The story itself is, as I said, very simple in its core, but there are nice surprises in it for a hardcore Conan fan. I can appreciate the famous lawyer Kisaki Eri’s (Mouri Ran’s mother) secretary Kuriyama Midori appearing at Cafe Poirot where Amuro and Azusa (Poirot main worker who many ship as the perfect girlfriend to Amuro. Though, for Amuro’s girlfriend see M22!) work during daytime and talk about how the sandwiches – made by Amuro – are a being talked about in the legal circles. These kind of things bring Cafe Poirot to life as it’s a clear hot spot for the Beika District residents such as Mouri Detective Agency that live just upstairs, or the Kisaki law offices, and for many more residents.

Reading the series week-to-week however wouldn't be ideal as the pacing is slow, and by that I mean that even though it’s episodic, not much happens in an individual chapter, but collecting all of the little things together, it becomes a very enjoyable read for a long-time fan as there are many moments I can simply stop to appreciate such as Vermouth having sleep problems added on top of everything I've mentioned so far.

The most important aspect of the manga however is to see what drives Amuro forward and how he goes on with his days, how he balances things out in his busy schedules, and how he handles normal life hardships.

Sunday, April 7, 2019

The Window to Truth - The Dutch Shoe Mystery (1931)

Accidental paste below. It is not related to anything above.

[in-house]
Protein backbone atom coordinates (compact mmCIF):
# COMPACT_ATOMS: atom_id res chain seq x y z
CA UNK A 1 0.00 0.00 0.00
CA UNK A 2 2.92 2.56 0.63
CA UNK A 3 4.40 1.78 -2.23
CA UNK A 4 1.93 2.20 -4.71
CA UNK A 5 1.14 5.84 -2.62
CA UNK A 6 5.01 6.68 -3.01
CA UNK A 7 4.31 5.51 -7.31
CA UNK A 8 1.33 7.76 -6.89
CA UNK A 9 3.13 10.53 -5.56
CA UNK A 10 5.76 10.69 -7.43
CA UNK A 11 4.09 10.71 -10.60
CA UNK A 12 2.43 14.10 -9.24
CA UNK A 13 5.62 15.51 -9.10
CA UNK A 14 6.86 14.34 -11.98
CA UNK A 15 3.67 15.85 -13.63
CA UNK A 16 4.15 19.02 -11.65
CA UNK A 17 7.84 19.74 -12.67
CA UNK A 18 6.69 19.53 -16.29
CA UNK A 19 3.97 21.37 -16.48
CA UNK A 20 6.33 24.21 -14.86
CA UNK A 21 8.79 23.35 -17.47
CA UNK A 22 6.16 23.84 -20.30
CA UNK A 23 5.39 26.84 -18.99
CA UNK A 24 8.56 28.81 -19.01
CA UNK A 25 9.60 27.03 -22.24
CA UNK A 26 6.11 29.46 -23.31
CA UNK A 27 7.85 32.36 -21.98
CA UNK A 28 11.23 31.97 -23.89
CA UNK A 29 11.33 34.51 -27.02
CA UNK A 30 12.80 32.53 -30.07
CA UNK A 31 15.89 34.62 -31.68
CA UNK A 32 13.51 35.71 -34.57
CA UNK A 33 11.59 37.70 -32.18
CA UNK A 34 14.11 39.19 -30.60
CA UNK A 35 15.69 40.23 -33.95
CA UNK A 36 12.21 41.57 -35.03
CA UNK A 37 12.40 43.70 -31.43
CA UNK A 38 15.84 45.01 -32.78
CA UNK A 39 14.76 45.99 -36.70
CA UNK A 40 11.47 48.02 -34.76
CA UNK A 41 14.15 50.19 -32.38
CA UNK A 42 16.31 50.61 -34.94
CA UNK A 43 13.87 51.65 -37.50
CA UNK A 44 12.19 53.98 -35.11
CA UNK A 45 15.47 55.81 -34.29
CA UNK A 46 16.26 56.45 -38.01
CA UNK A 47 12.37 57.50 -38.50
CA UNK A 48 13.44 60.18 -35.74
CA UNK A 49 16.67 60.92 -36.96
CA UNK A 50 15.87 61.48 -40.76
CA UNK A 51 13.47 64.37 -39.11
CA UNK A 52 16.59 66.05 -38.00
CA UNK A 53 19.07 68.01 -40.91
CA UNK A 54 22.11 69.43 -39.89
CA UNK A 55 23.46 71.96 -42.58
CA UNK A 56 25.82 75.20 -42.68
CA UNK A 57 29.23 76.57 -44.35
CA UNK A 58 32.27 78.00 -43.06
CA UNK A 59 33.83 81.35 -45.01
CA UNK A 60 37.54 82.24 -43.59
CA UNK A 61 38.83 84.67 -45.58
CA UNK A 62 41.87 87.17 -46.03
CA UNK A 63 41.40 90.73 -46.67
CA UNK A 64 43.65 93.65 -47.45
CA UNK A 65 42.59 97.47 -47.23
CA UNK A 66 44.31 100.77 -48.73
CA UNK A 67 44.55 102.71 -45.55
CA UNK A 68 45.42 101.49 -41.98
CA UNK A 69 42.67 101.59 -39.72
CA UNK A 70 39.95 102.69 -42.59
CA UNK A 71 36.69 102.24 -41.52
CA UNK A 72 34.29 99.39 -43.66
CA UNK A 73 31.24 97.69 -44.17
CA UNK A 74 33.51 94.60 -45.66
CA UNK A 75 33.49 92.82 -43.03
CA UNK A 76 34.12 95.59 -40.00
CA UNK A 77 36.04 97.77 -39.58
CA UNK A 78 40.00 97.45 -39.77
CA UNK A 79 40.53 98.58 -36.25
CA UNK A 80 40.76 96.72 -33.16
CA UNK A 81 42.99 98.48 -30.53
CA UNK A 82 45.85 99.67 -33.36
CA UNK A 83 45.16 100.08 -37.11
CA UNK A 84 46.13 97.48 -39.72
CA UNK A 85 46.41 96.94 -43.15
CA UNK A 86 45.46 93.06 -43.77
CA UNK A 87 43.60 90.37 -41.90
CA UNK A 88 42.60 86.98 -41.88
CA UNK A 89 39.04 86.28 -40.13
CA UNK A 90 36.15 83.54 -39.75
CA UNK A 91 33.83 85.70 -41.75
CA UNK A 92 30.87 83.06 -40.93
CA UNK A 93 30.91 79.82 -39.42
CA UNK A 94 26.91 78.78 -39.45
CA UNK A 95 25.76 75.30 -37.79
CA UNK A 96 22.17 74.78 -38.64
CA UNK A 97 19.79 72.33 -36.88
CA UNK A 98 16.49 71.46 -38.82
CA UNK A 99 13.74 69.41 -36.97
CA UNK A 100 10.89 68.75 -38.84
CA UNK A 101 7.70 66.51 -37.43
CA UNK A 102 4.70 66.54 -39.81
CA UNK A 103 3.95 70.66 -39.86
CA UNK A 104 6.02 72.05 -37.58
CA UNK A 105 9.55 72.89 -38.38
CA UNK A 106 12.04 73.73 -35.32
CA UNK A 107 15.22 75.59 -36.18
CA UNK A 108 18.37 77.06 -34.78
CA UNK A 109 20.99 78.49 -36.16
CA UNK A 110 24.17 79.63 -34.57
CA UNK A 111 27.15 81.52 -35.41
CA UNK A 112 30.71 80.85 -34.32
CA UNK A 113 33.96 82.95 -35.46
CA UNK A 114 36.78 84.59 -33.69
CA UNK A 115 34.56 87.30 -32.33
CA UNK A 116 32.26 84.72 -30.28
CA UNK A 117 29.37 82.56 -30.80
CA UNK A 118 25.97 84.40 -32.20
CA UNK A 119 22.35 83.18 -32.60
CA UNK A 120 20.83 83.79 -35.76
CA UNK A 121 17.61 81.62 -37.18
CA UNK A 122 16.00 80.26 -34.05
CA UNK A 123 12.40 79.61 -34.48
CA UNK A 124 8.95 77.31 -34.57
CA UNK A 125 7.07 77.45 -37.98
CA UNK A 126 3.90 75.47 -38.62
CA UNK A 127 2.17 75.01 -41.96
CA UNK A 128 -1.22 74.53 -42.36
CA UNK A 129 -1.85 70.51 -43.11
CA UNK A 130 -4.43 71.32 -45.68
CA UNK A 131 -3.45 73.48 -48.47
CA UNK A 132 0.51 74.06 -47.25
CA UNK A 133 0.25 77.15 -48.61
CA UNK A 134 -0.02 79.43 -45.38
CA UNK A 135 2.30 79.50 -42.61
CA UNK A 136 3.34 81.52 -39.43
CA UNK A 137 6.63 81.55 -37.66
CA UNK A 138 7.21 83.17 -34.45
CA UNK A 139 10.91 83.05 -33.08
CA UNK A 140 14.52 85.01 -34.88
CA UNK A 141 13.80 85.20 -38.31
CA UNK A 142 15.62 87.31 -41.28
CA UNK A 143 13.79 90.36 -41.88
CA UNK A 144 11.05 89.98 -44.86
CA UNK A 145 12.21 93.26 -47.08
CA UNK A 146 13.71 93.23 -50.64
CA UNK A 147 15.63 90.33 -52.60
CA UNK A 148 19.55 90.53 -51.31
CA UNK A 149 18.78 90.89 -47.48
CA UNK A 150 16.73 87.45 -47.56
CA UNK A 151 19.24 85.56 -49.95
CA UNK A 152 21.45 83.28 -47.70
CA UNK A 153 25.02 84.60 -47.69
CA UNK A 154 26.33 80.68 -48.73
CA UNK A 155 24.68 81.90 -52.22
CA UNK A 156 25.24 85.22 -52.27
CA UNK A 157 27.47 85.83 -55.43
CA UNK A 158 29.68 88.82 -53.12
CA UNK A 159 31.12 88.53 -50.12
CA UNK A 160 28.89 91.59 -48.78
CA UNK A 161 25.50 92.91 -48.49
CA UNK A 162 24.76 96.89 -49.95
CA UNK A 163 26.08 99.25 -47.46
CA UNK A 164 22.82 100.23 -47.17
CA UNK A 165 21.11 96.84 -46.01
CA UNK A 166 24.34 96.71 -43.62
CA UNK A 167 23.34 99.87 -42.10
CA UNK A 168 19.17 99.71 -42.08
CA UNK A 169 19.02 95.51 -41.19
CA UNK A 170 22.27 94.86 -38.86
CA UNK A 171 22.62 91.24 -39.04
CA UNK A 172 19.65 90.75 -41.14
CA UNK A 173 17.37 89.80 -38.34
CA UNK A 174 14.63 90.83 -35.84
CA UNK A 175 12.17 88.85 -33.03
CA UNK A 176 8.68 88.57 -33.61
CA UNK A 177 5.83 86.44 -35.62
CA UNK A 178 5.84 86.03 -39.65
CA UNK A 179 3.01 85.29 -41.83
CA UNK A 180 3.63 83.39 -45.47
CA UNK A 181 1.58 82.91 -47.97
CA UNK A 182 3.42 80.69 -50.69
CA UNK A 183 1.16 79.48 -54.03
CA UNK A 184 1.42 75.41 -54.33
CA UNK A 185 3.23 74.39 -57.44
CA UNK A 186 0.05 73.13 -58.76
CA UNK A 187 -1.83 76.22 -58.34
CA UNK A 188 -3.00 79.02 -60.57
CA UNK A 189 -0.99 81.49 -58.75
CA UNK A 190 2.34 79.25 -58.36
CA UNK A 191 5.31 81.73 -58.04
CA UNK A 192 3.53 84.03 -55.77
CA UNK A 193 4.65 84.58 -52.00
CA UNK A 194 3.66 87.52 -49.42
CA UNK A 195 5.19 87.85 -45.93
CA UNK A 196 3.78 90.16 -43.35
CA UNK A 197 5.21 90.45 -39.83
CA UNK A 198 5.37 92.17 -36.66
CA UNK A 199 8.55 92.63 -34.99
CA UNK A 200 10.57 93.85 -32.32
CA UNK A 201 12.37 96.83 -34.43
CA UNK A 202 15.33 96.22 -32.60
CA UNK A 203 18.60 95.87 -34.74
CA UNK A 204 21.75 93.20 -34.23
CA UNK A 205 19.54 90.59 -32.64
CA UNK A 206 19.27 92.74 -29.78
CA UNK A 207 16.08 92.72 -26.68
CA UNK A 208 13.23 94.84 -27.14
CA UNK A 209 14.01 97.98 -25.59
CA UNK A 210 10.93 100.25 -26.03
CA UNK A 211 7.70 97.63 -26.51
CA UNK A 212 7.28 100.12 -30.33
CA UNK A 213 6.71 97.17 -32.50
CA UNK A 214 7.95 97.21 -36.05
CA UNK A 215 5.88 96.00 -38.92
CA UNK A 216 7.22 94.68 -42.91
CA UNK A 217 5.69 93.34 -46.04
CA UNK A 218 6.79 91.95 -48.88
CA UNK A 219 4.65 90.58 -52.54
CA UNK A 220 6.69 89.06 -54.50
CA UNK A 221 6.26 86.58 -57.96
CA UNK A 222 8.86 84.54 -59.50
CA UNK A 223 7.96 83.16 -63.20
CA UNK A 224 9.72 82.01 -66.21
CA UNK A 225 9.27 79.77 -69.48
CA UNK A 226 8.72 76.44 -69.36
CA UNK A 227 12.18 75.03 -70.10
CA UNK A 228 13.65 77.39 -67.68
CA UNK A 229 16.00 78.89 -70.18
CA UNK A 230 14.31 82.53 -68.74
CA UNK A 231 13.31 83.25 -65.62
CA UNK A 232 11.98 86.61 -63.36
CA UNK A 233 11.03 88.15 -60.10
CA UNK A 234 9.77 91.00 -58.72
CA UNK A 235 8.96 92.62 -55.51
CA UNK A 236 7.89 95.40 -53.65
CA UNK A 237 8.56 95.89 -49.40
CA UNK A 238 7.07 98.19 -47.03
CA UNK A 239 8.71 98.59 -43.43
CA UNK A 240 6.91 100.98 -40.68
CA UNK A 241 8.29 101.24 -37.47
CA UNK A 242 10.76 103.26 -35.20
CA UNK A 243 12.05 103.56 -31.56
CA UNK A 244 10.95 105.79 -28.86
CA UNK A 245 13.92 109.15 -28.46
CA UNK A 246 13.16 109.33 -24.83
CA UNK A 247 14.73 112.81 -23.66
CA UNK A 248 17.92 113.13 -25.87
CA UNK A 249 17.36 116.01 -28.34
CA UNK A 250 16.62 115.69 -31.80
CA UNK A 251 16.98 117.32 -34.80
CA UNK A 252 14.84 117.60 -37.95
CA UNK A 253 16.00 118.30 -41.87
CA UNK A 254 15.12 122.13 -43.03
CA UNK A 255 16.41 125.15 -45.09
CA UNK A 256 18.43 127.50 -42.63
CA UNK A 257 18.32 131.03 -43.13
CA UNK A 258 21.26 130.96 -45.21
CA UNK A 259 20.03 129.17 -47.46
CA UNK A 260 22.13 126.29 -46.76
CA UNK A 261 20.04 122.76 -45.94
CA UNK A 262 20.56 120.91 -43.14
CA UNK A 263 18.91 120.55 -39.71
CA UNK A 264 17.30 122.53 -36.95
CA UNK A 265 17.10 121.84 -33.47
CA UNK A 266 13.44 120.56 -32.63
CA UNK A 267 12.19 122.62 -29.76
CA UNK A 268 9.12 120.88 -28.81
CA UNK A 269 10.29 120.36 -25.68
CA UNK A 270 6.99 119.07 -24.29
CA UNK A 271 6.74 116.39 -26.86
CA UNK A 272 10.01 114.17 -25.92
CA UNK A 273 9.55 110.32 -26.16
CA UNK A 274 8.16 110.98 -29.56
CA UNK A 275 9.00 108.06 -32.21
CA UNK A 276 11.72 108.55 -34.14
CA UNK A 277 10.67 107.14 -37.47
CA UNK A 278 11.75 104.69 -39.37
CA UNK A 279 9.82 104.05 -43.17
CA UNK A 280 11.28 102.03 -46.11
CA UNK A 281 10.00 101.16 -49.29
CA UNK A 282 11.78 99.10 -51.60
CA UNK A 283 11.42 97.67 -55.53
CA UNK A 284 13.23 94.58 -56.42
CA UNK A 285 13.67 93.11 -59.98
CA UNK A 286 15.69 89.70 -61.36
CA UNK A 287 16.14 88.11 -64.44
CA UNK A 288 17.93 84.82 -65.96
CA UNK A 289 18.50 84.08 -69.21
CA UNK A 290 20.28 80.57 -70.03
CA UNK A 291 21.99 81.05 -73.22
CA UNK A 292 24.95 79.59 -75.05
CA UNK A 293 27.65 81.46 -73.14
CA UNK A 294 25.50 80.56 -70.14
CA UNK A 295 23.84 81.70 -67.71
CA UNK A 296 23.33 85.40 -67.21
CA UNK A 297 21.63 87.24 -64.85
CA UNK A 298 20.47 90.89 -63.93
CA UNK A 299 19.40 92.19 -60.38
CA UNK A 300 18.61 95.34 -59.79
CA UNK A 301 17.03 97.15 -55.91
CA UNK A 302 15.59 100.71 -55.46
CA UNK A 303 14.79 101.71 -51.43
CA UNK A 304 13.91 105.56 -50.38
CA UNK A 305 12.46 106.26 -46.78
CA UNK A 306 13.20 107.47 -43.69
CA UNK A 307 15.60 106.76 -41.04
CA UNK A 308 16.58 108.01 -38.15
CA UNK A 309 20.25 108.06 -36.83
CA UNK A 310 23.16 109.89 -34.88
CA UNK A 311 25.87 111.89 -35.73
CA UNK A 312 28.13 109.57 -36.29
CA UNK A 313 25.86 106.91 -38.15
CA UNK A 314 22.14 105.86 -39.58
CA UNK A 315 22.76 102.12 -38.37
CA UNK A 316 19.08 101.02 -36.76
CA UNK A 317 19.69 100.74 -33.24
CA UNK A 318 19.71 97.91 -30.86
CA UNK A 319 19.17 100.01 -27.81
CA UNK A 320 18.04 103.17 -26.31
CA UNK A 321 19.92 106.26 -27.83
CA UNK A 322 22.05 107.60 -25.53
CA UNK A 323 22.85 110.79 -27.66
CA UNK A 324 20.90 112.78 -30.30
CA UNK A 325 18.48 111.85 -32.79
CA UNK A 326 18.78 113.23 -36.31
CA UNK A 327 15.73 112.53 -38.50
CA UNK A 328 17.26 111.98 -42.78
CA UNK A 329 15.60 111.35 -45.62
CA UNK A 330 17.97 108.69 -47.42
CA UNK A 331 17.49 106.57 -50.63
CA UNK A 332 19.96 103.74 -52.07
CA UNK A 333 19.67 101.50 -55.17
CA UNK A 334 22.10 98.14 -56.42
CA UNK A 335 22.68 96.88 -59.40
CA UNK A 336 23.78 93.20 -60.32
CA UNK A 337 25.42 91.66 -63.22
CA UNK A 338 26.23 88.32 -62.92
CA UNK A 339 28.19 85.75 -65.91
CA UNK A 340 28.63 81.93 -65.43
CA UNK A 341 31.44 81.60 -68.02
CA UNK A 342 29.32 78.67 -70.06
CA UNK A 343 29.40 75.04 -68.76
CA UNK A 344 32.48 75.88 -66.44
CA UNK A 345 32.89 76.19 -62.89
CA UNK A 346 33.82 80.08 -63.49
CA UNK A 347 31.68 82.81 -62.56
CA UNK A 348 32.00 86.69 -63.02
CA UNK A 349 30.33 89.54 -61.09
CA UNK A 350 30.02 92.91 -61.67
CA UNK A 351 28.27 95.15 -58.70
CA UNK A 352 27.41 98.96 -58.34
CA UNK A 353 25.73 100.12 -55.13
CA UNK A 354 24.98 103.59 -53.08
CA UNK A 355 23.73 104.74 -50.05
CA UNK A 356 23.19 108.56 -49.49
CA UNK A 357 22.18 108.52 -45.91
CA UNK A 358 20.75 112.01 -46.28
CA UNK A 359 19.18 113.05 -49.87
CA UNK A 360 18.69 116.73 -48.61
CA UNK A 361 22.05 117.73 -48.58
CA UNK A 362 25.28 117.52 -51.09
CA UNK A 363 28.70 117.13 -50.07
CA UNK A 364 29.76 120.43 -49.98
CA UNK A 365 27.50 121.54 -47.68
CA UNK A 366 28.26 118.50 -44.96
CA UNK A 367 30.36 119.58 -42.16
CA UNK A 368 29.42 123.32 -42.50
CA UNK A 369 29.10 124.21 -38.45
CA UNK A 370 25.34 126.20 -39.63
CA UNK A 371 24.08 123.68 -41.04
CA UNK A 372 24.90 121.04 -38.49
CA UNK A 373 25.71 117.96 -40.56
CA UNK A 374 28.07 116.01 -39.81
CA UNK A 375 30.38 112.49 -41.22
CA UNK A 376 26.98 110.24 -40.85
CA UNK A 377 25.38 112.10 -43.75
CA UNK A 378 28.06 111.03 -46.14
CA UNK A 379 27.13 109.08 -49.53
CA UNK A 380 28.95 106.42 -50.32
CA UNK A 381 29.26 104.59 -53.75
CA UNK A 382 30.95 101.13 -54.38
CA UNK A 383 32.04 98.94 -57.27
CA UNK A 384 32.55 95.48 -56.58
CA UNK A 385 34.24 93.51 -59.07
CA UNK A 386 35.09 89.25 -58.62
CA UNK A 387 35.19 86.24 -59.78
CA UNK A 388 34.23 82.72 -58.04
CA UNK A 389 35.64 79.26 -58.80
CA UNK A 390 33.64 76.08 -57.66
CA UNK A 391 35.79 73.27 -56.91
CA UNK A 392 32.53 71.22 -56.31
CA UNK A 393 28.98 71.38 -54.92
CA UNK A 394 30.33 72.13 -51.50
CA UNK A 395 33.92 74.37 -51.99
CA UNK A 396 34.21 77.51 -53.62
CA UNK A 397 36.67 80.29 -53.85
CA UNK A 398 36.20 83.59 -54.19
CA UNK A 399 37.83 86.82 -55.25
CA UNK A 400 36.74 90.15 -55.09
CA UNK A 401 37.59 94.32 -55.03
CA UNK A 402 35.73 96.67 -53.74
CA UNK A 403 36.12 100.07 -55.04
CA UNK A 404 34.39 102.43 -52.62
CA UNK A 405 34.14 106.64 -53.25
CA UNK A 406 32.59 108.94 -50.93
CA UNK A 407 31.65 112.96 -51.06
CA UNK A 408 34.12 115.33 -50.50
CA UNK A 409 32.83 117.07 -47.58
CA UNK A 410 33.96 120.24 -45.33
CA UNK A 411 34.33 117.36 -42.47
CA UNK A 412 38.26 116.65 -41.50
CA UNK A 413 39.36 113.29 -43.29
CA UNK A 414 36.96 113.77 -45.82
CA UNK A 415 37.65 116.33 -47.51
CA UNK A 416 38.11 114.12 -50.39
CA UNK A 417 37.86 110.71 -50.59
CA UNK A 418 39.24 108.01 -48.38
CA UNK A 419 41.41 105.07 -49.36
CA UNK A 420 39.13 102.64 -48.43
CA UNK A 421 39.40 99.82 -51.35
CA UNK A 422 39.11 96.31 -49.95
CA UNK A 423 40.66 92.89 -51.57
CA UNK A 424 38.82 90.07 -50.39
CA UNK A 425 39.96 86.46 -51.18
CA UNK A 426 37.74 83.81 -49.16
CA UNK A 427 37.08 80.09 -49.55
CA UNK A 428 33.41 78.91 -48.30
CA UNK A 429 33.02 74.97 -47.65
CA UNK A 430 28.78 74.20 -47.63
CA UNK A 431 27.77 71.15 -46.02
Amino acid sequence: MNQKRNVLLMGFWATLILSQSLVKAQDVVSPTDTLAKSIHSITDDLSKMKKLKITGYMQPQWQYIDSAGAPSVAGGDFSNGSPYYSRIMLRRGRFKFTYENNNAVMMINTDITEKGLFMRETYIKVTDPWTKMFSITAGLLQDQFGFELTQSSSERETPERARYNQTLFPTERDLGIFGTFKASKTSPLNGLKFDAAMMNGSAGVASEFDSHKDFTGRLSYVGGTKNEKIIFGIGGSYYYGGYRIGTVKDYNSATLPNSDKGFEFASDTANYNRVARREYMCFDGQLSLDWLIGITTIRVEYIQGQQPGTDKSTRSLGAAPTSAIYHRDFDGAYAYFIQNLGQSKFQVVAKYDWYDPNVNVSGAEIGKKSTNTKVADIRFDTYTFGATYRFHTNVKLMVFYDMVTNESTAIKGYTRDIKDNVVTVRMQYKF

“The girl was kind in a special way; when you spoke to her, she seemed to stop thinking of whatever she had been thinking and listened to you altogether.” 
― Ellery Queen (The Player on the Other Side)

This post is going to be a spoiler filled overview as well as my thoughts on the Dutch Shoe Mystery (1931) by Ellery Queen (the writer name of Frederic Dannay and Manfred Bennington Lee). This is the third story featuring the main character Ellery Queen solving mysteries. In general the story belongs to the original and highly praised Ellery Queen's Nationality series and it's a classic detective fiction case with a setting fitting for even more modern suspense stories.
The story of the Dutch Shoe Mystery deals with the case of Abigail Doorn which happened in the 1920's. A diabetic millionaire dies in a modern hospital that has been designed full of sound proof rooms, soundless doors, sterilized environment, electrical creations such as X-rays, as well as automatic lamps which are automatically lit when people enter a room. These hints go to showcase for example when a room is being used, and the writers make the entire thing feel enjoyable to read, so these things don't feel like information dumps in the story at all.